Leading Isn't DIY
U.S. culture has an odd view of responsibility and leadership. People often perceive leadership as being about the individual rather than the team. You hear about the quarterback who saved the game, but you don't hear about the rest of the team.
Politics and public affairs become the story of a different type of sports: horse races where office holders win or lose. Business? It's all the CEO. Science? The result of brilliant people who are beyond the mental ken of ordinary men.
This may seem to be moving back into the touchy-feely realm, but sometimes there is more that is concrete in psychology than in mathematics. A mythos is the collected set of cultural beliefs one generation hands to the next. It comprises the complex and interrelating stories that help us hold a sense of who we are and what the world is.
The mythos embedded throughout American history — rugged individualists carving out fortune and a new life, leaving tyranny behind — forms the seat of how society teaches us to view leadership. To lead means to embody everything we see as the essence of individuality: to be the ultimate hero, powerful and alone.
Joseph Campbell was well known for his writing about mythology. His idea was that a common set of myths provided the foundation for most of our stories. We react most strongly to forms of entertainment that reinforce the myths. One of the strongest is the idea of the hero who faces dangers to achieve a quest.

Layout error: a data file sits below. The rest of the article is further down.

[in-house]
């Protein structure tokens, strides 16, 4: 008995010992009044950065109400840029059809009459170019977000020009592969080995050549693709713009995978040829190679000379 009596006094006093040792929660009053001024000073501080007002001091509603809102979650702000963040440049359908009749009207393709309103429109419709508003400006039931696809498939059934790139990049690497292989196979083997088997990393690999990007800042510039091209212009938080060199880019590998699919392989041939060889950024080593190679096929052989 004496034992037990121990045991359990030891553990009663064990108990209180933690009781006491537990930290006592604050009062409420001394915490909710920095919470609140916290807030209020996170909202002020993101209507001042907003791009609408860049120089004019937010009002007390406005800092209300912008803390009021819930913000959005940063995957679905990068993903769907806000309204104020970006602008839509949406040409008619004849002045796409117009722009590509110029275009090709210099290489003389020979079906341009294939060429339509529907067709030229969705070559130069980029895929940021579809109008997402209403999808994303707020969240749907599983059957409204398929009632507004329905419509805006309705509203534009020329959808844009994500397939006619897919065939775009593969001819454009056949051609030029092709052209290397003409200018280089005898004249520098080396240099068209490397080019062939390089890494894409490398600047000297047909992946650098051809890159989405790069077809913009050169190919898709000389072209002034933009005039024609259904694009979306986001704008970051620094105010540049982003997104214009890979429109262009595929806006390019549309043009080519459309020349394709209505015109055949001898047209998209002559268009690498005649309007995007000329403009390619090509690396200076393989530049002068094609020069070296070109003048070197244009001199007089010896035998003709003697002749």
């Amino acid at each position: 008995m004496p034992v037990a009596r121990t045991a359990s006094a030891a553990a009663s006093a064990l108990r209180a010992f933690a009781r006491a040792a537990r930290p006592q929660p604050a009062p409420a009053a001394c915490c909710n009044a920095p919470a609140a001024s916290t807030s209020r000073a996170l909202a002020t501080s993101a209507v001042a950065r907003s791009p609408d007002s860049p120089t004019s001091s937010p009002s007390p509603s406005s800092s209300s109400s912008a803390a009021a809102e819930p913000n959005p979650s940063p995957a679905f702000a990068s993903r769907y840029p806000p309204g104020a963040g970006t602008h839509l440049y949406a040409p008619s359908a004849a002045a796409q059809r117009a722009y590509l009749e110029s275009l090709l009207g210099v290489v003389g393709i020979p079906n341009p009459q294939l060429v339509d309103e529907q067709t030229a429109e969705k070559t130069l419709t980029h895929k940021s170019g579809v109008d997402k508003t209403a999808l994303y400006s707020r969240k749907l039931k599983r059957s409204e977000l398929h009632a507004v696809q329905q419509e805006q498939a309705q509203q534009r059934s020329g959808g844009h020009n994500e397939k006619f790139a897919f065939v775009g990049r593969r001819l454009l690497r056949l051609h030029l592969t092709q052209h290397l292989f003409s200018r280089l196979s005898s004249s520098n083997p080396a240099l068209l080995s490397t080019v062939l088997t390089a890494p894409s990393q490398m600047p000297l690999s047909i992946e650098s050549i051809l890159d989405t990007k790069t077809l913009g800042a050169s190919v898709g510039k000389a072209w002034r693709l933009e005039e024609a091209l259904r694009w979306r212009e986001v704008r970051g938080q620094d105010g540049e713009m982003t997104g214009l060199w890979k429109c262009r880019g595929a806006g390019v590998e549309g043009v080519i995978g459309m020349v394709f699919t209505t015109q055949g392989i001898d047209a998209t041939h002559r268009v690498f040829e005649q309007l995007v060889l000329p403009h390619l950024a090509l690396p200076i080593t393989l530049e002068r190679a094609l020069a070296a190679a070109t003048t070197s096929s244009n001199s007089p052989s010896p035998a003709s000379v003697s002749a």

Set the Record Straight
This is a false image. No one does anything alone. The greatest scientific discoveries were only made possible by those who had gone before. As Sir Isaac Newton said, “If I have seen further, it is by standing on the shoulders of giants.” Only a fool of a military leader would walk alone onto a modern battlefield. Great business executives have help from hundreds, thousands, and sometimes tens of thousands of employees working hard to make everything happen. Great painters learn from copying the canvases of masters that have gone before.
Even for original genius, no one really stands completely apart from the efforts of anyone else in the world. Now remember Eisenhower's definition of leadership: the art of getting people to do what you want them to do because they want to do it. You can't be a leader if you aren't getting others to willingly do that which must be done.